Another year begins. What does it bring? If a global disaster in finance and economics is on its way, it has certainly not yet hit with full force. Will it hit in 2010? In any case it will draw closer. As the pressure mounts, it will become more and more important to see in that pressure the hand of God and not just the machinations of men. Here, with comments for the 21st century, is one of the 150 Psalms to help us see things as a soul close to God sees them. Psalm 27 has only nine verses:—! “Unto thee will I cry, O Lord” (and not to the media or governments): “O my God, be not thou silent to me: lest if thou be silent to me, I become like them that go down into the pit”
A powerful soft current is pulling all souls today towards the pit of eternal hellfire. God can easily help me, and he longs to do so, but I must turn to him and beg his help. The Psalmist will beg –
2 “Hear, O Lord, the voice of my supplication, when I pray to thee; when I lift up my hands to thy holy temple.
3 Draw me not away together with the wicked; and with the workers of iniquity destroy me not: who speak peace with their neighbour, but evils are in their hearts.”
The Psalmist is not a silly soft liberal who pretends that all men are nice and mean well. He knows that in many sweet-talking men God has wicked enemies who are powerful enough to have set up a whole environment, such as we have in 2010, that threatens to drag him down to Hell (verse 1). To deal with them, it is to God that the Psalmist will turn –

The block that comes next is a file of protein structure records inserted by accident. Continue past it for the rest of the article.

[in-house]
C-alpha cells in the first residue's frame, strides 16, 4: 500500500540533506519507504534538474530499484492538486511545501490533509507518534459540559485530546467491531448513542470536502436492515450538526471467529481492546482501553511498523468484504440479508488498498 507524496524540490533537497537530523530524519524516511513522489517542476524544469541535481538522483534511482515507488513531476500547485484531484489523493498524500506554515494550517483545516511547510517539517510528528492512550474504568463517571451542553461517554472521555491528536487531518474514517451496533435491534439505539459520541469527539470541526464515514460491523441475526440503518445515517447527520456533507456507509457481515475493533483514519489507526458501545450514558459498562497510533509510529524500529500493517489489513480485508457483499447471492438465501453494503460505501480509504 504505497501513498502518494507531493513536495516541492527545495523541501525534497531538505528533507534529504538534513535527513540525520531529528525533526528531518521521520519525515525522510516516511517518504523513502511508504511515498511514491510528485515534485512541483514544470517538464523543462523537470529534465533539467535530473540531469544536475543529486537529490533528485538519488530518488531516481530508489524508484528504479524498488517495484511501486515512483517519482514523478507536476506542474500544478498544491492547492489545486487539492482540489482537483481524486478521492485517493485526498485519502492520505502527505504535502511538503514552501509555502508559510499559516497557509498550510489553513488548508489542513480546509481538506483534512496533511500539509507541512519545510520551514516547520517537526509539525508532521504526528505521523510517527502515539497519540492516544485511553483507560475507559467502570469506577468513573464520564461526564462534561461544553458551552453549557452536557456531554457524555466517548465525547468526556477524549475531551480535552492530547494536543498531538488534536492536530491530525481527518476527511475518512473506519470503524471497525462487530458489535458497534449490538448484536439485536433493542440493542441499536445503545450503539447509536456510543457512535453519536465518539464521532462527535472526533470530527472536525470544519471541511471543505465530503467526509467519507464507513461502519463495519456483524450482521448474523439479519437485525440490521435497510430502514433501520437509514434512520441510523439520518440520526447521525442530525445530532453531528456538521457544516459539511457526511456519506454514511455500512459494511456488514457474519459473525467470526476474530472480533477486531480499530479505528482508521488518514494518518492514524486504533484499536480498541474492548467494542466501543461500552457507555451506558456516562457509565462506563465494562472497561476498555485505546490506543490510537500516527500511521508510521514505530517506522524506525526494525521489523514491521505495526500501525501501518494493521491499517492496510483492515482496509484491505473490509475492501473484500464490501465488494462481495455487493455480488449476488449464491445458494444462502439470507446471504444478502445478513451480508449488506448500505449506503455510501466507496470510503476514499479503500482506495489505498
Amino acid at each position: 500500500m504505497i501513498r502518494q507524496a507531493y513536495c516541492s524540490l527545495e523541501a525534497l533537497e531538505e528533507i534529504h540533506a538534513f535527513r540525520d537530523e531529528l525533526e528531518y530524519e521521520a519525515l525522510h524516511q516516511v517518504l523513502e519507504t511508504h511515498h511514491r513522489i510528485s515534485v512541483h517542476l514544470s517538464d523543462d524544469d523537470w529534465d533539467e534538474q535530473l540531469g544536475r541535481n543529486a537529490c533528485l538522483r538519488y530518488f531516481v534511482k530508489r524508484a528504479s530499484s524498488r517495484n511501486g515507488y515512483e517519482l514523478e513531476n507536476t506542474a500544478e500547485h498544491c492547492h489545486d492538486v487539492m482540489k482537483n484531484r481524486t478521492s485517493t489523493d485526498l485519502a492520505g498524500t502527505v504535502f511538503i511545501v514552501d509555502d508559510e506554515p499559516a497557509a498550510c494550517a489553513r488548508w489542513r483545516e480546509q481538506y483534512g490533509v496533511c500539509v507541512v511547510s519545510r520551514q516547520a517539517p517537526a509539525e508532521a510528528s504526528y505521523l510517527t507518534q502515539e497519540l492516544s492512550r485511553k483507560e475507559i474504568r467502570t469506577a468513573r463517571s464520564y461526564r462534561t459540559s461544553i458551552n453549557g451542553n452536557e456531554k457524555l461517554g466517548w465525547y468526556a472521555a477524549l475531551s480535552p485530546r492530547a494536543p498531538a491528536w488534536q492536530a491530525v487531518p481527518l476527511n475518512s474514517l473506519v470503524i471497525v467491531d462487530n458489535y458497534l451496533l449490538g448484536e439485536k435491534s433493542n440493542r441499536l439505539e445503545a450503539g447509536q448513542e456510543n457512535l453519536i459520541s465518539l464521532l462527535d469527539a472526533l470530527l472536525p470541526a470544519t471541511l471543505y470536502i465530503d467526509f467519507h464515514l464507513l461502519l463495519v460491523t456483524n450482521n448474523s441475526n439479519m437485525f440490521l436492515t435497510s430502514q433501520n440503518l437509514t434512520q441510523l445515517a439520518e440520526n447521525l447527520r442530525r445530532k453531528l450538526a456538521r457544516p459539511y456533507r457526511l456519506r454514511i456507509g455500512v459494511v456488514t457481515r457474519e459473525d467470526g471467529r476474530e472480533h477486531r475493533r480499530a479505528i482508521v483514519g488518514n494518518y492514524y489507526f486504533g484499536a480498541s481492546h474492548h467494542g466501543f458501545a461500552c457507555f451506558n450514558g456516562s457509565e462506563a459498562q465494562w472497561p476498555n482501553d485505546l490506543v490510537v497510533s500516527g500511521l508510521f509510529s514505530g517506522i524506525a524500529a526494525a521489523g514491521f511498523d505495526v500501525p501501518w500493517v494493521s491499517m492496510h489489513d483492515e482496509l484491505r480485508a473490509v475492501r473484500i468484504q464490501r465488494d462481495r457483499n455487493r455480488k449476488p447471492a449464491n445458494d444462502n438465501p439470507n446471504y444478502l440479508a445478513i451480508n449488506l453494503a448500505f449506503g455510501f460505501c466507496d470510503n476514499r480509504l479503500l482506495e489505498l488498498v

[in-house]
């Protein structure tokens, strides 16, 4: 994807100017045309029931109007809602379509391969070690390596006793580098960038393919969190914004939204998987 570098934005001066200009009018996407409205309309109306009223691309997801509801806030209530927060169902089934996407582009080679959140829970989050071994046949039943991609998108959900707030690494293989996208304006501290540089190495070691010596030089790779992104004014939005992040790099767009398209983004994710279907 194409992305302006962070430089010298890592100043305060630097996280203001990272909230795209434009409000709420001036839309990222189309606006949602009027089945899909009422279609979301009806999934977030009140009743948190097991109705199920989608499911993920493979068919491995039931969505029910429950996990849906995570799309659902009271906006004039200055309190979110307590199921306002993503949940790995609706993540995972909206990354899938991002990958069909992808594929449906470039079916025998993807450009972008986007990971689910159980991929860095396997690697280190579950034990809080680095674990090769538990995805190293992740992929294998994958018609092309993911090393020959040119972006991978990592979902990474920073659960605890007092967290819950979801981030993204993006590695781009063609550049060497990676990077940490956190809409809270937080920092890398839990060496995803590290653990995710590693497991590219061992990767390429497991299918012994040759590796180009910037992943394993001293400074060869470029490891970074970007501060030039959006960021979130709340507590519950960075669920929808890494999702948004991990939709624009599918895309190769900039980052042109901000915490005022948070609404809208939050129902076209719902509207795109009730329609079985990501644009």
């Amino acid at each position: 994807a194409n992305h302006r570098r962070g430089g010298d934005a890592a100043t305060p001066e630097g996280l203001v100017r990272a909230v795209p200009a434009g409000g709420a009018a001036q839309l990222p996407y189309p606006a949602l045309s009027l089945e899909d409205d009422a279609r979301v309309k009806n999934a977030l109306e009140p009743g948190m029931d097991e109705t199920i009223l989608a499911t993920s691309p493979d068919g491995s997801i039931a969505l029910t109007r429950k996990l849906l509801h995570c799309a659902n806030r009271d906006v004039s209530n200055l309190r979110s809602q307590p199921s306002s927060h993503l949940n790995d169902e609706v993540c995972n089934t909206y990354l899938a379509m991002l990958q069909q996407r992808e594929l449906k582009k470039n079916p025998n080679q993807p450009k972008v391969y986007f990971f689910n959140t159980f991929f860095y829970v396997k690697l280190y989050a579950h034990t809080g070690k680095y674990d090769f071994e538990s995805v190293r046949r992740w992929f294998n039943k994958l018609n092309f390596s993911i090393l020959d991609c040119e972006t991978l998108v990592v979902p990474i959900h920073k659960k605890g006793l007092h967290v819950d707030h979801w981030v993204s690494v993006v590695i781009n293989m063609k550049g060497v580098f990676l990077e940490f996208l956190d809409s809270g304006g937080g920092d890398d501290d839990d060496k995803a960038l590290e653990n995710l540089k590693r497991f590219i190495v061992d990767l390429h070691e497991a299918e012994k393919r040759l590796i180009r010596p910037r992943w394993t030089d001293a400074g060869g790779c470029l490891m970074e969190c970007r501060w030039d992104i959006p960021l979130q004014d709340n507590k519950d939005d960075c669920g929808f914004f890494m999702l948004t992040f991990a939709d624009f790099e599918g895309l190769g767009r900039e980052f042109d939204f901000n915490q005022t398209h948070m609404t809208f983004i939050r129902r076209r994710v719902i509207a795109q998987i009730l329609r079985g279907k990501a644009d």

4 “Give them according to their works, and according to the wickedness of their inventions. According to the works of their hands give thou to them: render to them their reward.
5 Because they have not understood the works of the Lord, and the operations of his hands: thou shalt destroy them and not build them up.”
We need never worry that God will not deal with his (and our) enemies, even in our 21st century, when they may seem to have triumphed. They do not deceive him, nor will they escape him. What is more, God certainly looks after souls that turn to him –
6 “Blessed be the Lord, for he hath heard the voice of my supplication.
7 The Lord is my helper: in him hath my heart confided, and I have been helped. And my flesh hath flourished again, and with my will I will give praise to him.”
Note that the Psalmist is neither an idiotic angelist, pretending he is too perfect to have bodily interests – God has looked after him, “heart” and “flesh.” Nor is he a self-centred individualist, as is shown by his prayer for all of God’s people –
8 “The Lord is the strength of his people, and the protector of the salvation of his anointed (meaning, ever since the death of Our Lord upon the Cross, souls anointed with the Catholic sacraments). 9 “Save, O Lord, thy people, and bless thy inheritance: and rule them and exalt them for ever.”
Today we would say, save, O Lord, thy Catholic Church.